Common Ways Individual Spouses Hide Assets in a Divorce
The major issue in divorce, besides children issues, is the division of property. Everything acquired during the marriage is subject to division by the divorce court: homes, cars, furniture, stocks, mutual funds, savings accounts, insurance policies, retirement accounts, etc. In community property states, these assets are split more or less equally, while in traditional states, they are split according to a variety of fairness factors.
Divorcing spouses will commonly try to hide assets that are due to be split, in order to retain 100% of that property. Property exempt from division includes property owned before the marriage, inheritances, and gifts to individual spouses. Thus, there is no motive for hiding these assets.
Hiding assets is illegal, and may constitute perjury, willful nondisclosure, or contempt of court. The judge will levy significant penalties for these crimes. On the other hand, if spouses have complicated financial profiles, they may not be aware of all of their accounts. However, this complicatedness would also provide the spouse a believable excuse for purposely diverting funds to another account leading up to the divorce. A forensic accountant may have to be called in to investigate.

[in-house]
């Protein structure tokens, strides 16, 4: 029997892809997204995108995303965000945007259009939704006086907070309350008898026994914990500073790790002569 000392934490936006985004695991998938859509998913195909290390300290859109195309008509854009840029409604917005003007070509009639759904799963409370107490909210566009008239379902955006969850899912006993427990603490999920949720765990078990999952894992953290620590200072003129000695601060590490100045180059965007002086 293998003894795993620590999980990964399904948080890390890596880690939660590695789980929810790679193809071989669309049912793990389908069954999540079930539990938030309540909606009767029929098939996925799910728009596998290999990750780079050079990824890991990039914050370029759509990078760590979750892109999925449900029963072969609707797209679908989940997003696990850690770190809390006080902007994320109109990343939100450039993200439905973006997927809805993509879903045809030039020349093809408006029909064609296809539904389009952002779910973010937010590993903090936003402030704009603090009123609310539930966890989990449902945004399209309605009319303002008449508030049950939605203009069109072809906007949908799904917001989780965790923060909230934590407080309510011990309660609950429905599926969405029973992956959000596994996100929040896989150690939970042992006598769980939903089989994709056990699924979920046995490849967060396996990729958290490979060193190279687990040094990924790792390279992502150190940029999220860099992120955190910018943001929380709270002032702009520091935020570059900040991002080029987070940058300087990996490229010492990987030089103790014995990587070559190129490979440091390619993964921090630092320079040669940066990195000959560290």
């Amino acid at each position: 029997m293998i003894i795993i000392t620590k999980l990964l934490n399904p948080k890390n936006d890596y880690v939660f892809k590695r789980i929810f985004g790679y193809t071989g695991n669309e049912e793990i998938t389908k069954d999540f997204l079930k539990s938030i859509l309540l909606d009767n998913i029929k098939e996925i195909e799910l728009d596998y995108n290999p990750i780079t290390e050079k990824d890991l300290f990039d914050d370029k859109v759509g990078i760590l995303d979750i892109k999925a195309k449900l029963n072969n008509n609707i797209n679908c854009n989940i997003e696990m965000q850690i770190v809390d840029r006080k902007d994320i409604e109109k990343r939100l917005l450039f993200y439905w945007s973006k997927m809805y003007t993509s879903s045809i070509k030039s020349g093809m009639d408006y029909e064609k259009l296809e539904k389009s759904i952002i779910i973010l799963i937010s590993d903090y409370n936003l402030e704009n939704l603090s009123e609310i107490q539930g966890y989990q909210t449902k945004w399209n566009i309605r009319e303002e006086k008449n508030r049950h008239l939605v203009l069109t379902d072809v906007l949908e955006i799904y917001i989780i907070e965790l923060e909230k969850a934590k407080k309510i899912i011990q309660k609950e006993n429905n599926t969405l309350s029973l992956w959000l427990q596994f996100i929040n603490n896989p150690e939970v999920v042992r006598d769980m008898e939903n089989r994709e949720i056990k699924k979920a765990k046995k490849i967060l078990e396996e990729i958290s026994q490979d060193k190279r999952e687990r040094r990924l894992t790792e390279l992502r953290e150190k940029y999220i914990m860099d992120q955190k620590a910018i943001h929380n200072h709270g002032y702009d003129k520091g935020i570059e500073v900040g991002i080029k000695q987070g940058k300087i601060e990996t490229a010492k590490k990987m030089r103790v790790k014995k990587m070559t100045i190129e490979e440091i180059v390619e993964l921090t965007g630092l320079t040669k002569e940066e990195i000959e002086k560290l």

There are other tricks spouses use to hide assets. If a spouse owns a business, she may allow customers to defer their debts until after the divorce, or purport that business is slow when in actuality it is booming. A spouse may allow real property to waste away in anticipation of a divorce. A spouse may pay too much in taxes, and then ask for a refund after the divorce.
As the most common way to hide assets is to set up a secret account, spouses are advised to investigate any evidence of decreased funds in current accounts, other mailboxes, and suspicious financial mail.
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Last Modified: 02-17-2012 01:57 PM PST
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